There are other institutions which manage to combine the two as well.  Look at the British Army.  Despite three hundred years of integration, there are Scottish units with their individual identities, but who work together to create one of the most efficient and effective forces in the world.  And look at the Scottish soldiers, seamen and airmen who serve in the Armed Forces.  They do that because it serves both their nation, and their state.  That role is one of protection, but also a chance to help make a difference in a wider arena

Because it isn’t just Scotland and Britain as entities that benefit, it’s individual Scots as well. By being British citizens it’s possible for Scots to be able to make a real difference across the world.  There is nothing to stop a Scot from joining the army, or the Foreign Office where they can affect international politics.  The United Kingdom is still a major power, one of the world’s largest economies, a permanent Security Council member, with one of the most effective diplomatic and military corps on the planet.

Scots influence the direction of a great nation.  That is something we would lose if we lost the Union.

Unfortunately, small independent nations don’t have that influence.  Look at the impact of the credit crisis upon Scotland and Ireland.  In Scotland our banks were recapitalised by the UK Government.  That protected jobs, protected the savings of millions, and ensured Scotland was spared the economic disaster which engulfed the (regrettably named) Arc of Prosperity.  The Irish Banking sector was also bailed out, but much later, and without the guarantees which RBS and HBOS received.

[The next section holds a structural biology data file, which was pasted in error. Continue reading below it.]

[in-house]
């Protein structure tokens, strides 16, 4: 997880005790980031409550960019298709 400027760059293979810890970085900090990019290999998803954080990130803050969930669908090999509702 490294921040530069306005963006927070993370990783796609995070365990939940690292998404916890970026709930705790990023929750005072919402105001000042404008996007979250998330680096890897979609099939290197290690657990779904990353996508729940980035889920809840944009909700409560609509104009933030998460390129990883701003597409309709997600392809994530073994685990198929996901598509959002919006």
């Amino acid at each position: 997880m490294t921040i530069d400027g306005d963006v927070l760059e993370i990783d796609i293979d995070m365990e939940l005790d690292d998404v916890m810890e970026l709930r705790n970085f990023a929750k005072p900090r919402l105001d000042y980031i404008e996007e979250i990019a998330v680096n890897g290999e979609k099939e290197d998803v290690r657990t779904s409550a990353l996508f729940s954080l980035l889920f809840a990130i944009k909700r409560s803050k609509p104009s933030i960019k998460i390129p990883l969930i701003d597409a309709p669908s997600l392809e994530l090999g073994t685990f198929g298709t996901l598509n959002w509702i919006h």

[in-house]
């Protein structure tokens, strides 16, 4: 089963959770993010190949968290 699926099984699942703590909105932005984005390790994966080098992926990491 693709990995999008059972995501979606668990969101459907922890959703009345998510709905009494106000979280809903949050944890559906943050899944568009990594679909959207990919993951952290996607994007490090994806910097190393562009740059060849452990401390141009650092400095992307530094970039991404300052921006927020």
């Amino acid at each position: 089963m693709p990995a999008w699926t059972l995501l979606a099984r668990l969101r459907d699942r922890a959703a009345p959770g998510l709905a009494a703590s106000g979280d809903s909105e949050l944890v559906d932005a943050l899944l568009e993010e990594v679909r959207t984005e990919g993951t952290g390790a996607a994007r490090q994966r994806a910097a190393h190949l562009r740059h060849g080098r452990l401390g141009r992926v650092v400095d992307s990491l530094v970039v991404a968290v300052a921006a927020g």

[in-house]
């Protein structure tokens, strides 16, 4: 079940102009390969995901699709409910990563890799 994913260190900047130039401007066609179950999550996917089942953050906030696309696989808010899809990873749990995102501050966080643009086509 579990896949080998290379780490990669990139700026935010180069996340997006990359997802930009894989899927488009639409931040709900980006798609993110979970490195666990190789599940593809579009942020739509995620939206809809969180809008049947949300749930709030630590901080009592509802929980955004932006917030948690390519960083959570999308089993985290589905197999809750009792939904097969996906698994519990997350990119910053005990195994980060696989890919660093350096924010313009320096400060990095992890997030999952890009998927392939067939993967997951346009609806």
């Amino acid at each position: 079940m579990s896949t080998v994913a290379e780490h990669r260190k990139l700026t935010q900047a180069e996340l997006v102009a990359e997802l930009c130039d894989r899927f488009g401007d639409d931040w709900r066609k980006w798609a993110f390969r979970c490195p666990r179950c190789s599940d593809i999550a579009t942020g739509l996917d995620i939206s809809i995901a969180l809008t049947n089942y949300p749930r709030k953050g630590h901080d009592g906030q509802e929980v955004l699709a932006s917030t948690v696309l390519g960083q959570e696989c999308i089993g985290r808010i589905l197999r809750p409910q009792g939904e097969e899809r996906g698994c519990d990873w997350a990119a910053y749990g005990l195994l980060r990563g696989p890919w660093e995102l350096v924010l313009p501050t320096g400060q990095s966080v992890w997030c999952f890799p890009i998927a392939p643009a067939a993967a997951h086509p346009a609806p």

The reason why we are better off is simple.  Scotland is part of the United Kingdom, and that means the United Kingdom owes duties towards Scotland.  Our security and our economy are guaranteed.

Of course there are issues where one part of the Union has done better than another.  That is an argument for politicians to stand up for Scotland, not to give up on a partnership which has brought enormous advantage.

I am a Unionist because it is part of my identity.  It provides me, and every other Scot with amazing opportunities to change the world.  And being part of the United Kingdom allows us to be part of a greater country, one which is better able to face the threats, expected and unexpected, economic and security, which face us today.  Scotland and Britain benefit from the Union and I am very proud to defend it.